The Blade newspaper reports that workers at the Hollywood Casino Toledo could begin negotiating their first contract within the next month.
The Ohio region director for the United Auto Workers says a joint council of the UAW and the United Steelworkers will represent about 800 casino employees in Toledo. Director Ken Lortz tells the newspaper that there was "very strong support" for the union from workers, though a vote tally wasn't available.
The Toledo casino's vice president of human resources says the company's relationship with the unions have been a positive one.
Unions have been certified at the Cleveland and Columbus casinos. Organizing efforts are starting at the Cincinnati casino.
Toxic algae warnings posted at western Ohio lake
ST. MARYS, Ohio (AP) - Advisories are back up at Ohio's largest inland lake warning some visitors to stay out of the water because of high levels of toxic algae.
A spokesman for the Ohio Department of Natural Resources said recent test results showed toxin levels higher than the recommended threshold at Grand Lake St. Marys in western Ohio.
Signs at four beaches warn seniors, children and those with compromised immune systems to stay out of the water.
Cleaning up the lake been a priority for the state since 2010 when a toxic algae bloom forced officials to urge visitors not to touch the water or eat fish caught there.
Natural resources spokesman Matt Eiselstein said Friday the agency was frustrated by the news, which he said served as a reminder of the lake's challenges.
Ohioan sentenced in developmental center theft
DAYTON, Ohio (AP) - A former business administrator of a center for developmentally disabled adults in southwest Ohio has been sentenced to four years in prison for stealing more than $400,000 from the facility.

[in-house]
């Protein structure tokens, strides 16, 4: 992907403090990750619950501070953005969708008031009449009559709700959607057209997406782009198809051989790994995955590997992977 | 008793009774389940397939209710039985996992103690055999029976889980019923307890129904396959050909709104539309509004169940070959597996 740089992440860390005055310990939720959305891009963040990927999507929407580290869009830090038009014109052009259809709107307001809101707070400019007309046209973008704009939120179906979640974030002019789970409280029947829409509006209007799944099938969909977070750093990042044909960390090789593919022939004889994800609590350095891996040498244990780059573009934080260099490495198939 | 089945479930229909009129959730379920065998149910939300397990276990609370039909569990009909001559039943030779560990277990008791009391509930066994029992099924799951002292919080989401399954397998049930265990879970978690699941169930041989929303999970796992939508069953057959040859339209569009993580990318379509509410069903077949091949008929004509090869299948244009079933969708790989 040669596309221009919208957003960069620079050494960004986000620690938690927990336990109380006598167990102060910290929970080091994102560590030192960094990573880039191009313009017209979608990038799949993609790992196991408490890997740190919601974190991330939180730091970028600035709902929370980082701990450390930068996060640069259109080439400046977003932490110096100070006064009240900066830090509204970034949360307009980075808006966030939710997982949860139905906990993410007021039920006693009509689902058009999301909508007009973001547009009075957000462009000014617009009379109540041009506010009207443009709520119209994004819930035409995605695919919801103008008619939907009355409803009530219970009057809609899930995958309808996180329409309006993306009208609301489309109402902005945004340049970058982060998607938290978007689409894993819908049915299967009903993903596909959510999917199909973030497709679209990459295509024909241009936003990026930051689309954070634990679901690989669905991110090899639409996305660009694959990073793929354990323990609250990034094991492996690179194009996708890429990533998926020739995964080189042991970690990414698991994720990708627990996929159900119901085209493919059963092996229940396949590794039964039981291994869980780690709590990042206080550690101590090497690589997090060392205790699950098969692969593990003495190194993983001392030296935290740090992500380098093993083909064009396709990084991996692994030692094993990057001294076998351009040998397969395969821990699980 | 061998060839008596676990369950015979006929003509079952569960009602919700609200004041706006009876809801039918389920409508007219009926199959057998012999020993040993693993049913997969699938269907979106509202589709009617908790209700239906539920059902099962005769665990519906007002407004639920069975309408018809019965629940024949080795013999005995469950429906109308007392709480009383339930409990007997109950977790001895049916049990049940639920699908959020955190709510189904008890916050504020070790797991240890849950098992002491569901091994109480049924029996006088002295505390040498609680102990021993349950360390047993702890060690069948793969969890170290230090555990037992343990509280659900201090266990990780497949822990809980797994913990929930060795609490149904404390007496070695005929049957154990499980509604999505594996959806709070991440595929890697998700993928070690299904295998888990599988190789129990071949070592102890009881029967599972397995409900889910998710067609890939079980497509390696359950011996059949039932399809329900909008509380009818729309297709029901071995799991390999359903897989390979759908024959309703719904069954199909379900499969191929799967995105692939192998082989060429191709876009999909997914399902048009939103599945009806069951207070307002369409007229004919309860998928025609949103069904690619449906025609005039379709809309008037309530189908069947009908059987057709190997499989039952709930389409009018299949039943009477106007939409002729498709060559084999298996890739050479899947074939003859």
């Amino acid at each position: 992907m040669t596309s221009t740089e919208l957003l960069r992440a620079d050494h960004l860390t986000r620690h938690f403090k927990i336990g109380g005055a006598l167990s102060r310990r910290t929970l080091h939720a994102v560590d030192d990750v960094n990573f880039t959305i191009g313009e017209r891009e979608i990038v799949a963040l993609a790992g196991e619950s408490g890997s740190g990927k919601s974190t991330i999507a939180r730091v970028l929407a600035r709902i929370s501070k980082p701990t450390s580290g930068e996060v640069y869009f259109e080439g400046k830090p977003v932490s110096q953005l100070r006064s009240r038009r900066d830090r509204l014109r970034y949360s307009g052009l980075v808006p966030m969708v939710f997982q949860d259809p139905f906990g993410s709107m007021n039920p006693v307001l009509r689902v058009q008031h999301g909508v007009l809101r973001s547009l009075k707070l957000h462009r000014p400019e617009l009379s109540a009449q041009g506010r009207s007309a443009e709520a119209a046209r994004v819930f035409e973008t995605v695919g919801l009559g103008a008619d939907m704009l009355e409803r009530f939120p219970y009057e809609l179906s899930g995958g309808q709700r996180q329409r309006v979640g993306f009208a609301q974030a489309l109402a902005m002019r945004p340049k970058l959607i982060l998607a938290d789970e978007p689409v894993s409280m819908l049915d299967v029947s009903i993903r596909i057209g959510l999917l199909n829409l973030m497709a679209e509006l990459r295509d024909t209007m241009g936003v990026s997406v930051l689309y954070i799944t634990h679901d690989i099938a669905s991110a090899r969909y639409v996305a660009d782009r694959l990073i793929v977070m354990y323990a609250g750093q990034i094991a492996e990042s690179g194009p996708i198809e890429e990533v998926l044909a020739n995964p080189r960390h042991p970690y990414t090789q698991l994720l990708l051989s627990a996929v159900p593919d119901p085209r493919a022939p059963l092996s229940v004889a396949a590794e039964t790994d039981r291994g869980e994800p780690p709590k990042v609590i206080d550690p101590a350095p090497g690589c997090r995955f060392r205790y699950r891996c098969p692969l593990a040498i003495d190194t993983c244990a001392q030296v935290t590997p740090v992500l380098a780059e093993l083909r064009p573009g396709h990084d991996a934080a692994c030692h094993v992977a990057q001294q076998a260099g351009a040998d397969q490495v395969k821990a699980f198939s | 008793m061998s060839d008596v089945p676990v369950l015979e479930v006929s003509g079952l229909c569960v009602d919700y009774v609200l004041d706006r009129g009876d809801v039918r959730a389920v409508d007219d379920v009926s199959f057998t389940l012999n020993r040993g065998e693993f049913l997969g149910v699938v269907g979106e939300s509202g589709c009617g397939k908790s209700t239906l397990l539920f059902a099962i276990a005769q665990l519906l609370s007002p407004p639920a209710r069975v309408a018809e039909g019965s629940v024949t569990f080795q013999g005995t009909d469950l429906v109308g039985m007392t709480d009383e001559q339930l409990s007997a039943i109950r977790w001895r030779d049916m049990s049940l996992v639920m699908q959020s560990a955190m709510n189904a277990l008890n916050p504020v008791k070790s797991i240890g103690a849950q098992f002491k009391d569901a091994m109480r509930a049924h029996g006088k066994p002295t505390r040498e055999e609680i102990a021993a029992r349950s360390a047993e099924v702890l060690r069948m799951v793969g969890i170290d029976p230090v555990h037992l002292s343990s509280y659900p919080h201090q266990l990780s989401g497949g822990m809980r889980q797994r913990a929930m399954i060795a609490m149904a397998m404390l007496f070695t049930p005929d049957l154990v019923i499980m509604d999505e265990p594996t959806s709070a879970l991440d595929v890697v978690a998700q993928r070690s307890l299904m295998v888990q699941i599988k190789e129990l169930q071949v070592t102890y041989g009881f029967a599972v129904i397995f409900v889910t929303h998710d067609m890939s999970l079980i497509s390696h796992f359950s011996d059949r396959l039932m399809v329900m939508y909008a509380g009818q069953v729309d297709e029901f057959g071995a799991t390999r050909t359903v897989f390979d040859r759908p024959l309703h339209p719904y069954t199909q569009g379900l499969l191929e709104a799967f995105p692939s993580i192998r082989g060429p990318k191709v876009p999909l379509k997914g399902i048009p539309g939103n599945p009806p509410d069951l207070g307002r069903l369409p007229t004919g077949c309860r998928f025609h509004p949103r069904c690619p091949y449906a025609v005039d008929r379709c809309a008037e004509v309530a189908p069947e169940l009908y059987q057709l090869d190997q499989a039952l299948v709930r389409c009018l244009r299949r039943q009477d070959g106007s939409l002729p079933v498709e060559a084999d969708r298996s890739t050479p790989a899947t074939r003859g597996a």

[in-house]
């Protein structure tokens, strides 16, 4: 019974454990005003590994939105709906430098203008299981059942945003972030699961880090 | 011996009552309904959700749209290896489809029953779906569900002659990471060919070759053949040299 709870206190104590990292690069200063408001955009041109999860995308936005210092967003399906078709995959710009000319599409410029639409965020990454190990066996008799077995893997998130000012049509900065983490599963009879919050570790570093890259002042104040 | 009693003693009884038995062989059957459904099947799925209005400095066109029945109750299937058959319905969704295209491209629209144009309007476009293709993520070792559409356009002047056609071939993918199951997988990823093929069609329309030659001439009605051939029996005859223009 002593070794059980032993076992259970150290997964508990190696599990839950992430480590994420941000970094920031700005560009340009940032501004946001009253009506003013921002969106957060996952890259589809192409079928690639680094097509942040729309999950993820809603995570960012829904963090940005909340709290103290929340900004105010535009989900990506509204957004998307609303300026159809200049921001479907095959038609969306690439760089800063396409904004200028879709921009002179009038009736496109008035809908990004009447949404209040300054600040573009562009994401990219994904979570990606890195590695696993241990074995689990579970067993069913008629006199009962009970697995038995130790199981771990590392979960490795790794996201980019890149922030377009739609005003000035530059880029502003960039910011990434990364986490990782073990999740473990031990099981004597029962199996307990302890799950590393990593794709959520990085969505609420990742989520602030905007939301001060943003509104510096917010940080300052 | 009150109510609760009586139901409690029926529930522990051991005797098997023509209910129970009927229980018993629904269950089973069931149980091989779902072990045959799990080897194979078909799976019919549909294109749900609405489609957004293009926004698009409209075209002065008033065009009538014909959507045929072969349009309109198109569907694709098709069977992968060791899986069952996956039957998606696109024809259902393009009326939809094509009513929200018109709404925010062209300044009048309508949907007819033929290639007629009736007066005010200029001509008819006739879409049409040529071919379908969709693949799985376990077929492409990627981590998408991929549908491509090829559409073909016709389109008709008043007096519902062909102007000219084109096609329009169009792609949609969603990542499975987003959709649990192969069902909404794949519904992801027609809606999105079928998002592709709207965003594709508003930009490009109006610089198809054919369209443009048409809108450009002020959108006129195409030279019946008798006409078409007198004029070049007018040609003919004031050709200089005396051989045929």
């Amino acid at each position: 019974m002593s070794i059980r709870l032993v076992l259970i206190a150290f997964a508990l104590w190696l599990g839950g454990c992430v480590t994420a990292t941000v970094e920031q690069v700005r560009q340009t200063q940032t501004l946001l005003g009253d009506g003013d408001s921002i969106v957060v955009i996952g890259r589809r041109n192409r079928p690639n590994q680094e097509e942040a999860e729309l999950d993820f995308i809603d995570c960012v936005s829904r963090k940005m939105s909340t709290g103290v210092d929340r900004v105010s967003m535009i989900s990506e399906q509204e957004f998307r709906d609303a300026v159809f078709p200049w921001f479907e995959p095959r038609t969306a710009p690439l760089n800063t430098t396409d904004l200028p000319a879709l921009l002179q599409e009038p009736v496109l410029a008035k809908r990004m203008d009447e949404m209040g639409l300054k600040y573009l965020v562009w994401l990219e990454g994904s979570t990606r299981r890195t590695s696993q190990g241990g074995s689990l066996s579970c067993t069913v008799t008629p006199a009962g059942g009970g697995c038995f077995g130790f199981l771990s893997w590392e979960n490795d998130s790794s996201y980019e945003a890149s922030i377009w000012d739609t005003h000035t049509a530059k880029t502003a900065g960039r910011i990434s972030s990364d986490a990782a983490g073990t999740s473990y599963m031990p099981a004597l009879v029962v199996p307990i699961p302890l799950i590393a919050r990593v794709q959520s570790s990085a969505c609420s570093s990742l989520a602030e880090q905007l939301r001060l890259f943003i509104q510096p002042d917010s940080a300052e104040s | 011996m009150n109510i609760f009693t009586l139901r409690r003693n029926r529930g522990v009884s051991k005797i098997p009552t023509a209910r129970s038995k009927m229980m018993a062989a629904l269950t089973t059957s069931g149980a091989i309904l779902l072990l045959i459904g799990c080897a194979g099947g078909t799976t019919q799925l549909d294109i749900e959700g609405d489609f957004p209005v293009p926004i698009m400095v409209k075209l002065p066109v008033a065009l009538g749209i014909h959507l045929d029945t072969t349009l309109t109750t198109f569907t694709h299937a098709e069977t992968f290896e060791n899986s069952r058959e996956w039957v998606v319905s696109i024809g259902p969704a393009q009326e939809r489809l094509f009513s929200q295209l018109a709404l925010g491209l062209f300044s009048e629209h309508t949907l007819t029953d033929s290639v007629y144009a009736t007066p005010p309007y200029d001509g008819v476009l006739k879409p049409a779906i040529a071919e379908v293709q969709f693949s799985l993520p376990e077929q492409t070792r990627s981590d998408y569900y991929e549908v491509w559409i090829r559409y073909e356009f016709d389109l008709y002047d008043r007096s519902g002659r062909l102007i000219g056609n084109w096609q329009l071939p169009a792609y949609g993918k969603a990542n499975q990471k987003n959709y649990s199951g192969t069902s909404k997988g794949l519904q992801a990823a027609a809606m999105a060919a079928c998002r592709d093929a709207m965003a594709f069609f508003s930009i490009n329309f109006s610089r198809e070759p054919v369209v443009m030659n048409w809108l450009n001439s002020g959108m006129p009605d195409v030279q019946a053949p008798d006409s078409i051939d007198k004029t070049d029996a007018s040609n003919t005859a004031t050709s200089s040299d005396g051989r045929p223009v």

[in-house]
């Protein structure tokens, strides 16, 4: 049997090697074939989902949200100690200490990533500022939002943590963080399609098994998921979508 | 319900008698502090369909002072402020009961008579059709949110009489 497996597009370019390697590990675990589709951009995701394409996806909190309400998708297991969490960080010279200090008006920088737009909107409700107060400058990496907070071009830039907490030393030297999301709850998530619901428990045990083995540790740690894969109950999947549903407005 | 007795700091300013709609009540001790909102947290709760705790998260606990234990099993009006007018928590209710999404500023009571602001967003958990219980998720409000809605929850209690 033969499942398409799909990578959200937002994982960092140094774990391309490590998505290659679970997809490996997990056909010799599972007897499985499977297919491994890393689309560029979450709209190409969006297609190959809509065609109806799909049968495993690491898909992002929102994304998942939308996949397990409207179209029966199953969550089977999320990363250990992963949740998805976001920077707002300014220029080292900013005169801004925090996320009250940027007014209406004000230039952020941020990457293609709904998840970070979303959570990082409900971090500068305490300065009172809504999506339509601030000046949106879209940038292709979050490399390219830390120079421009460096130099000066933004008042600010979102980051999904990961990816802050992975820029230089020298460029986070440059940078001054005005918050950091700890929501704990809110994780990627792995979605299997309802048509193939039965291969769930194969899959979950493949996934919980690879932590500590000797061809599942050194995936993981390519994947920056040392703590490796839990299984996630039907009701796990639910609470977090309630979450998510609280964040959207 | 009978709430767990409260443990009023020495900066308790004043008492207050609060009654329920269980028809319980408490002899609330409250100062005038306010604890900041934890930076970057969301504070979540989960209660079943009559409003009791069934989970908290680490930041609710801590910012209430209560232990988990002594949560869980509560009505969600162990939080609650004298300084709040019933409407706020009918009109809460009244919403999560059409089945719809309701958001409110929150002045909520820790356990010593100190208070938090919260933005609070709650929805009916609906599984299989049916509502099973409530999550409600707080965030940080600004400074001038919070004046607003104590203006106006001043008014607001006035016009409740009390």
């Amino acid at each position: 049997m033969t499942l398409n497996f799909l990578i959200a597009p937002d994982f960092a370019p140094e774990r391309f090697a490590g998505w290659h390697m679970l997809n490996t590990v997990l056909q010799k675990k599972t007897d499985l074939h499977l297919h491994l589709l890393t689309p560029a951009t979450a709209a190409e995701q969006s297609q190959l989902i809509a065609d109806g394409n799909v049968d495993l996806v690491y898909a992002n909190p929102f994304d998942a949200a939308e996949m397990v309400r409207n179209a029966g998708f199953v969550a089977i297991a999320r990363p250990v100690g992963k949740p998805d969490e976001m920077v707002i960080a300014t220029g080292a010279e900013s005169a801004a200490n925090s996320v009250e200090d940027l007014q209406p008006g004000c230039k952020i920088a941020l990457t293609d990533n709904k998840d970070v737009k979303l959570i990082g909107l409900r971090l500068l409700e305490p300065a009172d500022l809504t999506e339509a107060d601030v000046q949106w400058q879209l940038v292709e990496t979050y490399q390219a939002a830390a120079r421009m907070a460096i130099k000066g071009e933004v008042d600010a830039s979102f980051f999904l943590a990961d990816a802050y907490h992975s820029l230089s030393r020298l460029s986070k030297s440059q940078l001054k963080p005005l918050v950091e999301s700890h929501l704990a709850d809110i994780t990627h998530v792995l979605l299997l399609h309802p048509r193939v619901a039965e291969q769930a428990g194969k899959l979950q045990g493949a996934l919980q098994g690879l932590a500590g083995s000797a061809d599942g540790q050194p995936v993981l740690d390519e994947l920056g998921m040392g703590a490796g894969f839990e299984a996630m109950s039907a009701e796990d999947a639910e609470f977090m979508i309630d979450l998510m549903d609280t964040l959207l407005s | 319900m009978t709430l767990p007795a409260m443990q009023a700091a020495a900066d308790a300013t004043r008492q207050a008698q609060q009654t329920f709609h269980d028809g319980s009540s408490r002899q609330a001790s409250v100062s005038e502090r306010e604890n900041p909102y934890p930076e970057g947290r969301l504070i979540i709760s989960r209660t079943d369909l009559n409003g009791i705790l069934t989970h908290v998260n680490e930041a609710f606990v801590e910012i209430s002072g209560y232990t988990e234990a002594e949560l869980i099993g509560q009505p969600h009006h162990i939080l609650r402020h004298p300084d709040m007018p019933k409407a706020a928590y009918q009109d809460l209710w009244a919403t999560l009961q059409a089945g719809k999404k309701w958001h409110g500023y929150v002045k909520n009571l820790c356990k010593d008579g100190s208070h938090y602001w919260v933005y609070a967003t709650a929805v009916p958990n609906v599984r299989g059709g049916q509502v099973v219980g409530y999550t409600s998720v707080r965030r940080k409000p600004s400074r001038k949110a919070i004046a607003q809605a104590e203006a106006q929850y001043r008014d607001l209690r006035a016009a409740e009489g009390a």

Montgomery County's prosecutor says 46-year-old Douglas Carter of Gahanna was sentenced Friday on 15 felonies. They included aggravated theft, theft in office, forgery, money laundering and tampering with government records.
Carter also was ordered to pay more than $400,000 in restitution.
Carter was business administrator of the state-operated Montgomery County Development Center in Huber Heights from August 2009 until March 2012. Authorities say he took Social Security, disability and pension money from an account for patients and used that funding for personal expenses including liposuction.
The facility serves seven area counties.
Carter's attorney didn't immediately return a call on Friday.
SCHOOL ATTENDANCE DATA
State OKs plans of Ohio schools to fix data errors
COLUMBUS, Ohio (AP) - Ohio schools that reportedly had errors in certain enrollment data have gotten state approval of plans to fix the issues.
The state auditor had flagged the errors in a February report. He was looking into a practice whereby schools attempted to improve performance ratings by altering attendance data.
The 49 schools and districts were said to have sporadic exceptions to enrollment reporting requirements in their 2010-11 school year enrollment data. Those errors included a lack of documentation, missing student files and incorrect information submitted to the state.
Ohio's Department of Education on Friday said officials have approved corrective action plans for the schools.
The plans were to describe the enrollment errors, the reasons for the incorrect records, and any steps the school would take to ensure accuracy in the future.